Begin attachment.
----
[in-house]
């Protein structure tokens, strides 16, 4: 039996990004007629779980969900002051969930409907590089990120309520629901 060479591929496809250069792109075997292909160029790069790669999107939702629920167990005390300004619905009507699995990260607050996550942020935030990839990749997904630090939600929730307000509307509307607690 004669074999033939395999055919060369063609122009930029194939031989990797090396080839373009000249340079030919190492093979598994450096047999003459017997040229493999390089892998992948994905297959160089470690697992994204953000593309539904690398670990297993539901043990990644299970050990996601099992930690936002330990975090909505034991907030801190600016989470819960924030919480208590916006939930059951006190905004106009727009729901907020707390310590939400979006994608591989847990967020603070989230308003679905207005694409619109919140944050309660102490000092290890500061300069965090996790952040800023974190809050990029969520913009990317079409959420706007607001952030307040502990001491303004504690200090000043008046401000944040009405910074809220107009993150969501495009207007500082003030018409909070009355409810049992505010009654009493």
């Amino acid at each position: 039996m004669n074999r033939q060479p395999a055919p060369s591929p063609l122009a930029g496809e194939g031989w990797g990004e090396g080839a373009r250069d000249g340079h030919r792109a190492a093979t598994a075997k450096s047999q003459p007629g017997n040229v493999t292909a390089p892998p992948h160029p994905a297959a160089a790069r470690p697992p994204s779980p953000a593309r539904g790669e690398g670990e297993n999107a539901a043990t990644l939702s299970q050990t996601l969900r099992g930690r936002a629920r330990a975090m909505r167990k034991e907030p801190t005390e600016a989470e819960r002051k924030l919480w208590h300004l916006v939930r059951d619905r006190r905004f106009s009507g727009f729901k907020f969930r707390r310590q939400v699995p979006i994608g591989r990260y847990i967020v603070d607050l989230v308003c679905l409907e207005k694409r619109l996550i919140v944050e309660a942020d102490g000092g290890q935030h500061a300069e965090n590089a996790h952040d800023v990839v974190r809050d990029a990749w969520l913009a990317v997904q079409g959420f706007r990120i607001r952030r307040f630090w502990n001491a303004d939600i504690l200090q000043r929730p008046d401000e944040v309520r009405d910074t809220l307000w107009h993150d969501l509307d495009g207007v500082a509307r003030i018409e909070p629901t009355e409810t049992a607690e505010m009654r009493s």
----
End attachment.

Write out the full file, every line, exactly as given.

[in-house]
């Protein structure tokens, strides 16, 4: 039996990004007629779980969900002051969930409907590089990120309520629901 060479591929496809250069792109075997292909160029790069790669999107939702629920167990005390300004619905009507699995990260607050996550942020935030990839990749997904630090939600929730307000509307509307607690 004669074999033939395999055919060369063609122009930029194939031989990797090396080839373009000249340079030919190492093979598994450096047999003459017997040229493999390089892998992948994905297959160089470690697992994204953000593309539904690398670990297993539901043990990644299970050990996601099992930690936002330990975090909505034991907030801190600016989470819960924030919480208590916006939930059951006190905004106009727009729901907020707390310590939400979006994608591989847990967020603070989230308003679905207005694409619109919140944050309660102490000092290890500061300069965090996790952040800023974190809050990029969520913009990317079409959420706007607001952030307040502990001491303004504690200090000043008046401000944040009405910074809220107009993150969501495009207007500082003030018409909070009355409810049992505010009654009493």
């Amino acid at each position: 039996m004669n074999r033939q060479p395999a055919p060369s591929p063609l122009a930029g496809e194939g031989w990797g990004e090396g080839a373009r250069d000249g340079h030919r792109a190492a093979t598994a075997k450096s047999q003459p007629g017997n040229v493999t292909a390089p892998p992948h160029p994905a297959a160089a790069r470690p697992p994204s779980p953000a593309r539904g790669e690398g670990e297993n999107a539901a043990t990644l939702s299970q050990t996601l969900r099992g930690r936002a629920r330990a975090m909505r167990k034991e907030p801190t005390e600016a989470e819960r002051k924030l919480w208590h300004l916006v939930r059951d619905r006190r905004f106009s009507g727009f729901k907020f969930r707390r310590q939400v699995p979006i994608g591989r990260y847990i967020v603070d607050l989230v308003c679905l409907e207005k694409r619109l996550i919140v944050e309660a942020d102490g000092g290890q935030h500061a300069e965090n590089a996790h952040d800023v990839v974190r809050d990029a990749w969520l913009a990317v997904q079409g959420f706007r990120i607001r952030r307040f630090w502990n001491a303004d939600i504690l200090q000043r929730p008046d401000e944040v309520r009405d910074t809220l307000w107009h993150d969501l509307d495009g207007v500082a509307r003030i018409e909070p629901t009355e409810t049992a607690e505010m009654r009493s």